Last night, we had our Trojan-Spartan initiation (more on that in a moment). As I think about how to tell you about this, I realize that camp is so full of traditions and lingo that we must often seem like an entirely different world.
A tradition can be something that we have done since 1967, or something just a few years old. My mom used to suggest, “If you do something twice for a 10 year-old, it is a tradition.” [Note: another tidbit of wisdom from her, “Never get into a game of peekaboo with a 2 year old at the start of a 3 hour plane flight.”]
I do my best to explain aspects of camp, but some are just such second-nature that I fail to realize when I am using lingo. Before I continue to tell you about Trojan-Spartan, let me share some terms.
- Our Dining Hall is the Fillin’ Station – it is where you go to get filled up.
- Our Health Center is the Eagle’s Nest. The first camp nurse was Nurse Bird. Actually, she called it the “Ill Eagle’s Nest”, but the pun – though amusing – led to confusion when people heard “illegal”.
- Our evening gathering is called “Torchlight”. We have modified it some this year to achieve physical distancing, but it remains a staple.
- We are often not sure what theme to pursue. In fact, we seem almost schizophrenic. Here are some examples:
- Texan – “Lone Star Pavilion” (s’mores area), “Texas Two-Step Tower” (vertical ropes course), the Spurs at the front gate and the pool.
- Hellenic – “Forum” (girls’ amphitheater), “Acropolis” (girls’ office), “Parthenon” (boys’ sports pavilion), “Coliseum” (boys’ amphitheater), “Olympia” (girls’ sports pavilion)
- Sports – “Home Plate” (the old office), “The Dugout” (boys program office), “The Bullpen” (the new office)
OK, with those bits of explanation, please let me tell you about Hellenic courage and majesty.
One of our oldest traditions is our Trojan-Spartan games.
Last night, all the new campers were initiated into one of the two teams and they competed against each other this morning. They will have another 3-hour competition on Wednesday. We stress to the campers that when we compete, we compete with enthusiasm and spirit. But once the games end, we are Trojans and Spartans no more and become (once again) cabinmates and champions.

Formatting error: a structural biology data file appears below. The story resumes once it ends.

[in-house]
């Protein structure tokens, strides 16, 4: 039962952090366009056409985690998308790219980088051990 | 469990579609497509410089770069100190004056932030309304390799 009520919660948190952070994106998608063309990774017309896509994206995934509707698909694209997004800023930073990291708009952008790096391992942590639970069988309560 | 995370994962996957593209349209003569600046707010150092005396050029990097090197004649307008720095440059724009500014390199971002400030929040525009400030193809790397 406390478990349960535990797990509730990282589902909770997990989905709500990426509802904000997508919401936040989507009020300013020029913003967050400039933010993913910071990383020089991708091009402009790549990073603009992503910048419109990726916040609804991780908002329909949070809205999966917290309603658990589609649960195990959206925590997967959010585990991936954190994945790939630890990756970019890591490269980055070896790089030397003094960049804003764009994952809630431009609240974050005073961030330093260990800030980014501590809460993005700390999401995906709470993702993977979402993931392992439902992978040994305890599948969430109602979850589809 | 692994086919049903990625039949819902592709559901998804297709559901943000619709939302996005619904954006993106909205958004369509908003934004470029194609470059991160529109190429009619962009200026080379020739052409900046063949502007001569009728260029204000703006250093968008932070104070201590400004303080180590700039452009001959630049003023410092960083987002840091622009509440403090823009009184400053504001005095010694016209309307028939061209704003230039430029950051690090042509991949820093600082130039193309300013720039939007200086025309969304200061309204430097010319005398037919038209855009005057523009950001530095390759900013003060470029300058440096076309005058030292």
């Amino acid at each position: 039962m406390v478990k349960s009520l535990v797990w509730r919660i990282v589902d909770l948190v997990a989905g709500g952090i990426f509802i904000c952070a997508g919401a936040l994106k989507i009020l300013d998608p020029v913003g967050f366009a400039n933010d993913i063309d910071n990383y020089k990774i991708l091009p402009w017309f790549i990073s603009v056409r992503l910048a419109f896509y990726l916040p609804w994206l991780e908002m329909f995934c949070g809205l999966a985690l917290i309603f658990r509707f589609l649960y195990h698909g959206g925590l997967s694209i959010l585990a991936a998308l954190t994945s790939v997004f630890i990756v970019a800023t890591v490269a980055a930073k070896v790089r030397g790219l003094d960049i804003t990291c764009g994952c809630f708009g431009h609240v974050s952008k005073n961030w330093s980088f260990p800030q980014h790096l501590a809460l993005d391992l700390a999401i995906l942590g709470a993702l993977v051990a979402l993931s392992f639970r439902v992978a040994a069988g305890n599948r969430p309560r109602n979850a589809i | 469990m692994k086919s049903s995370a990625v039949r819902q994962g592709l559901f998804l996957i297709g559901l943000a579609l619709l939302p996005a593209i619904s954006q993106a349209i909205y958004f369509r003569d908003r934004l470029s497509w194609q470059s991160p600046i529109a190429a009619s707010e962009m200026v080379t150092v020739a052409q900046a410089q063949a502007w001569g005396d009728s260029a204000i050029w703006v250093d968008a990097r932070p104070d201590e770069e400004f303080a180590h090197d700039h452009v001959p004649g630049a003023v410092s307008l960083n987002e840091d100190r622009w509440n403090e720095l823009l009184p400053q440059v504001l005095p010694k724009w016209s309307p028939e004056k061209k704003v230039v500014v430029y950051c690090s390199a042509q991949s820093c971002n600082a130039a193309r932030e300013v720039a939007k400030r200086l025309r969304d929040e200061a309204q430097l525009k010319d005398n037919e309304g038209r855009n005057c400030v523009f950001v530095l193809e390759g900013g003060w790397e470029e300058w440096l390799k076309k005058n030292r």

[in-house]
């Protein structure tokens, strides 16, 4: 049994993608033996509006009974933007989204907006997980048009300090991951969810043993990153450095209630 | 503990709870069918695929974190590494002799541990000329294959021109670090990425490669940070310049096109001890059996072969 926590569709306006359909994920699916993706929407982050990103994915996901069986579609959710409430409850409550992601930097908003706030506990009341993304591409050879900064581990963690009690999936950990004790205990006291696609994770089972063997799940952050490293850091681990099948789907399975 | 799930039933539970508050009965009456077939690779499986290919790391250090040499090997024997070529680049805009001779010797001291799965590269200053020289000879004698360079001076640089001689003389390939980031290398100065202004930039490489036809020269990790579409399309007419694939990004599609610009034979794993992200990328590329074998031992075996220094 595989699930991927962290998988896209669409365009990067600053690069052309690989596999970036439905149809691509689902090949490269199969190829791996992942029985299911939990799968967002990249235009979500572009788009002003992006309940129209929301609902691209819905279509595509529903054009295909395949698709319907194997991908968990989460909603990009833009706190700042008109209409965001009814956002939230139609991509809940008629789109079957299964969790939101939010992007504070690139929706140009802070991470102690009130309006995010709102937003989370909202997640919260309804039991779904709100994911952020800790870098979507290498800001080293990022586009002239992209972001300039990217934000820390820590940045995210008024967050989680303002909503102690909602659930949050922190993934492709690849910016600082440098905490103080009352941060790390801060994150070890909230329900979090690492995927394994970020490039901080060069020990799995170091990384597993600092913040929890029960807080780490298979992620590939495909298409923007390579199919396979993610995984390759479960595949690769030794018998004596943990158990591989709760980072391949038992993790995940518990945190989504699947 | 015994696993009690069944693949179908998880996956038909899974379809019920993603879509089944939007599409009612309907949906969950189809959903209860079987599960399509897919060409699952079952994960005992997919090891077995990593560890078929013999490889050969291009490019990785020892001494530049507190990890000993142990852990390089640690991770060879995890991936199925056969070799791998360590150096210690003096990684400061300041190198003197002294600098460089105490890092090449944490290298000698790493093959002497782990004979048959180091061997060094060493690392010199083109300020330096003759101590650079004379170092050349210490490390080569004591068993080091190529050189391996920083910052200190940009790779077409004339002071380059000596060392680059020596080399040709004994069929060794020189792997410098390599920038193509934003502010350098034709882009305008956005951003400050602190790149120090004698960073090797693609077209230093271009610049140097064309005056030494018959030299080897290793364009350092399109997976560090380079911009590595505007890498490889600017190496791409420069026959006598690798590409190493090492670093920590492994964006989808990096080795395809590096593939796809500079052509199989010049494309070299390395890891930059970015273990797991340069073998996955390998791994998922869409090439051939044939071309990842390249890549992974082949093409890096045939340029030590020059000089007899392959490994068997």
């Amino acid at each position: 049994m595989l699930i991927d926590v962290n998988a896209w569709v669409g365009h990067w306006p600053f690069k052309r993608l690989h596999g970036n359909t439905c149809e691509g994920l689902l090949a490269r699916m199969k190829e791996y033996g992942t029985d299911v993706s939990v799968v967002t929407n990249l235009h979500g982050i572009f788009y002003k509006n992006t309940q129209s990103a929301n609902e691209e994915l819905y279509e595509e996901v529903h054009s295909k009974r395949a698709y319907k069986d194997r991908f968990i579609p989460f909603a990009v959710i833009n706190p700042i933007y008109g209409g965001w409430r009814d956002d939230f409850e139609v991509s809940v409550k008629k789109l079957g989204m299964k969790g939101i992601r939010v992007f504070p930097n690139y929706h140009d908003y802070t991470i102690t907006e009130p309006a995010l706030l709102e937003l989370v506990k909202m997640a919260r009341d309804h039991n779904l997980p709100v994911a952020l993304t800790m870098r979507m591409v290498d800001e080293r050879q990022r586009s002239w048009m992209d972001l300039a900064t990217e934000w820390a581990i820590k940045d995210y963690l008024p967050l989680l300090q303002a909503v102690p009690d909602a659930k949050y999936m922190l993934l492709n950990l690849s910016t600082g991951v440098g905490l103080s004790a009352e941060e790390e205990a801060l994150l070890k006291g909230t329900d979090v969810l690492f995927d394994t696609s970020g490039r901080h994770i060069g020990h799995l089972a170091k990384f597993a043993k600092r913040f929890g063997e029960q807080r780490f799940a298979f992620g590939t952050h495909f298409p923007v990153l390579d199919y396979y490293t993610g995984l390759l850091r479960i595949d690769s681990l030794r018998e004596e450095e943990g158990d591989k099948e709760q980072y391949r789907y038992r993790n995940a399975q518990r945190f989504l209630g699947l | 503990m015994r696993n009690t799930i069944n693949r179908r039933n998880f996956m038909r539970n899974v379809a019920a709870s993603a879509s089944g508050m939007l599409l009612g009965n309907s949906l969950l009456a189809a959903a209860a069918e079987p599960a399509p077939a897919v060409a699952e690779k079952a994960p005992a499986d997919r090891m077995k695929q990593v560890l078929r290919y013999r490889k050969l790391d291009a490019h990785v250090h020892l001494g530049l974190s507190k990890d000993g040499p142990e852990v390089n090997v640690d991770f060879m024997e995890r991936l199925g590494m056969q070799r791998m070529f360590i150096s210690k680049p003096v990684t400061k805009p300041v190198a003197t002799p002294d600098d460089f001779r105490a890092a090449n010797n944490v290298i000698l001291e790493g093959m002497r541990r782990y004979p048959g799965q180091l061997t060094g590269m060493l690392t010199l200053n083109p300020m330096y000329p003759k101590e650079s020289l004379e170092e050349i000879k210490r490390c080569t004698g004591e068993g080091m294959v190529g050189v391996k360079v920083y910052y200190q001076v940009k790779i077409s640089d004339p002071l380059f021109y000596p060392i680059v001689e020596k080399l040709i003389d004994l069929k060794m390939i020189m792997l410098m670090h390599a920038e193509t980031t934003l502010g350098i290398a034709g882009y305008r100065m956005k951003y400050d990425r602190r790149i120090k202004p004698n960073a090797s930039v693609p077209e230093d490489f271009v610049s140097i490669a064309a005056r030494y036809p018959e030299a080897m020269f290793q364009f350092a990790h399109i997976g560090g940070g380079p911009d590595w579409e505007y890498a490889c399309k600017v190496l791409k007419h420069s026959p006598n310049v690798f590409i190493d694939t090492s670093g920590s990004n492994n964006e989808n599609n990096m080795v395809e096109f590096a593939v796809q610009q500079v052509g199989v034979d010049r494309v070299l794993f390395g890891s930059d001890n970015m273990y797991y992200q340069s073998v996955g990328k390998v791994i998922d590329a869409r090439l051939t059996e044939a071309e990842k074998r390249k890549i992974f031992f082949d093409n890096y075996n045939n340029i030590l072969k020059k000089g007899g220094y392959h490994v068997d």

But it is the initiation that I want to point to.
A mentor of mine once suggested that camp is a magic show and a great staff act as the magicians. The Trojan Spartan initiation is a classic piece of magic.
On its surface, it is just silly. Let me break it down for you.
- We are a bunch of children and college kids gathered in Central Texas.
- We are painting ourselves red (Spartan) or blue (Trojan) with body paint.
- We listen to the music from “Last of the Mohicans” for entry music.
- An adult, dressed in a robe and painted half red and half blue, paints the foreheads of new initiates. An adult.
- I read the history of the Trojan War as if it somehow corresponds to their reality.
- We speak in serious and majestic tones.
Here is a photo of the persons who paint the initiates.
If you look closely at the man on the right, you will see he actually has his eyes closed and one eyelid is painted Trojan blue and the other Spartan red. For the younger campers, he keeps his eyes open, but for the older ones, he "selects" while his eyes are closed like this. It is a quality effect.
What does paint, Last of the Mohicans and central Texas have to do with Hellenic warriors?
Nope, I do not know either.
But if you do it right, it matters. If you hold the space and infused the ritual with solemnity, the campers do not experience silliness, but something oddly profound.
They feel like they are part of something special and memorable.
If, however, you fail to hold the space, the inherent oddness becomes quickly evident. This is one reason the magician analogy works. If you see a magic trick poorly executed, you see the trick and you either laugh or feel sorry for the performer. But a really well-executed magic act is riveting.
Last night, your kiddos enjoyed a quality magic show.
King Menelaus of Sparta would be proud!